When we stand on one leg, as in a one-leg squat, we engage three muscles that we don't use in a regular two-leg squat: the gluteus medius, the adductors, and the quadratus lumborum.

While we won't bore you with a science lesson, the takeaway point is this: if you don't work these three muscles, you're setting yourself up for injury since your primary movers (quads, hamstrings, and glutes) will overpower these smaller stabilizer muscles.

Dumbbell training for upper-body has long been accepted (think rows, dumbbell bench presses, etc.), but single-leg training has had trouble gaining popularity. Lunges? Split squats? Those are wussy exercises, right?


Here are three exercises that hit the smaller, stabilizing leg muscles and will help you add some more size to your legs.

Oh and let us know how you get on with these in the forums! - Why You Need More Single-leg Work Discussion Thread

Bulgarian Split Squat

Grab a pair of dumbbells and stand about three feet in front of a bench, holding the dumbbells at your side. Place your right foot on the bench behind you, with the top of your foot on the bench. Lower your body until your left knee is at least 90 degrees and your right knee comes close to touching the floor. Stand back up. That's one rep.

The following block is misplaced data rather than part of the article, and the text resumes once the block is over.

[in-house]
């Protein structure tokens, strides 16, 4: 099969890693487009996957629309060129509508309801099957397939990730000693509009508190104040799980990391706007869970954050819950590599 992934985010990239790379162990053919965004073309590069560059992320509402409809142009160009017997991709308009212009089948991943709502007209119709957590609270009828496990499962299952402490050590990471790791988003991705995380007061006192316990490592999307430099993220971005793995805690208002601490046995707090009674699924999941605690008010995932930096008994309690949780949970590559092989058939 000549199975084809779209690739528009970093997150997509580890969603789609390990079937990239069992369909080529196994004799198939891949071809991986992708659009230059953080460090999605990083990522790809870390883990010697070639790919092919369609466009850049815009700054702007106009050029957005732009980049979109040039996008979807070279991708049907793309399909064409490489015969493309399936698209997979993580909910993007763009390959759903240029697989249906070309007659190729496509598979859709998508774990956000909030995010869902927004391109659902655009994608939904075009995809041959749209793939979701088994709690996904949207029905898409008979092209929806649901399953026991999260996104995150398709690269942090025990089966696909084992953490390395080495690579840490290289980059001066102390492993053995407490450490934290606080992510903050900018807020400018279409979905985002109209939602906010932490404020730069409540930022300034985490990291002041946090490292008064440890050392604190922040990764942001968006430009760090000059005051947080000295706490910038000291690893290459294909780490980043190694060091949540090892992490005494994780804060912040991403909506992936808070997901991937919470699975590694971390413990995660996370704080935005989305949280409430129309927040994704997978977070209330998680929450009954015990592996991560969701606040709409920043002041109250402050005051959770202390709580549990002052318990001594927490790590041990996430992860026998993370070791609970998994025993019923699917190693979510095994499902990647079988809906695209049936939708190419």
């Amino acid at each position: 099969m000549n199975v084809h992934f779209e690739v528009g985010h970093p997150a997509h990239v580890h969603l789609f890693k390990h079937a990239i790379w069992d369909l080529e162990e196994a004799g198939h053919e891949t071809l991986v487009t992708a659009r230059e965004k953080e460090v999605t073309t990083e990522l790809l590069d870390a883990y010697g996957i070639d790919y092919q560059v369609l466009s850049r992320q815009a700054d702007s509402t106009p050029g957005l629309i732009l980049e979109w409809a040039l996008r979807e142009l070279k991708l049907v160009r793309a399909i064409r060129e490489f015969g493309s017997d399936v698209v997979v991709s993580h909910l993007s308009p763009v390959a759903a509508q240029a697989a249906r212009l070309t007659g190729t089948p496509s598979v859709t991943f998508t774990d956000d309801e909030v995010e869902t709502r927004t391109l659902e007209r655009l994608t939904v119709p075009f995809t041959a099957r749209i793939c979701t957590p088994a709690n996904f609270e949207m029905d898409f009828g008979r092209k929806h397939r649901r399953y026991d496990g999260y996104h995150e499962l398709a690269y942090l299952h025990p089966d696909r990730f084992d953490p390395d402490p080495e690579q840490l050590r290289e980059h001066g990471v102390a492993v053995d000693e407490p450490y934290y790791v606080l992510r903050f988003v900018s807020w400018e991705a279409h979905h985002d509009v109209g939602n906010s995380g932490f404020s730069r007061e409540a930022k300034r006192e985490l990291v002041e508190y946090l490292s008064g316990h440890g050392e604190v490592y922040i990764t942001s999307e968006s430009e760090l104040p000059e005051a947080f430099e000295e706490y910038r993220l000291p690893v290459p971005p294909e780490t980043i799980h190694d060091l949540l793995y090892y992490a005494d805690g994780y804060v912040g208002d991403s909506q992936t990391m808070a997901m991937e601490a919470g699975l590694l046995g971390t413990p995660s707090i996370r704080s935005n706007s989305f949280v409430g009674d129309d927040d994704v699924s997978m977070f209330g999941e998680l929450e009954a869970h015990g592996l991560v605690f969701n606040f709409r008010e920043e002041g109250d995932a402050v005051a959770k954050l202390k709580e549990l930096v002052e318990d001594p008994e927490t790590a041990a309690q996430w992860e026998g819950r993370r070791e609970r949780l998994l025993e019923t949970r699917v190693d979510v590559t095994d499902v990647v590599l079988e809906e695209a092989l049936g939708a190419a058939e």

Bulgarian Split Squat

Reverse Lunge

Grab some dumbbells and stand with your feet hip-width apart. Take a long step back with your left leg, placing the ball of your foot on the floor. Drop down until your left knee almost touches the floor. Your torso should be upright. Step back into the starting position. Do all your reps with you left leg then switch.

Reverse Lunge


Grab some dumbbells and place one foot on a bench or high-box with your foot flat. Push down with that food and raise your body until you're standing straight and your trailing foot touches the step. Immediately lower your trailing foot back to the floor and start the next rep. Switch legs after you've finished all the reps for that leg. (Also, don't push off from the floor with your nonworking leg.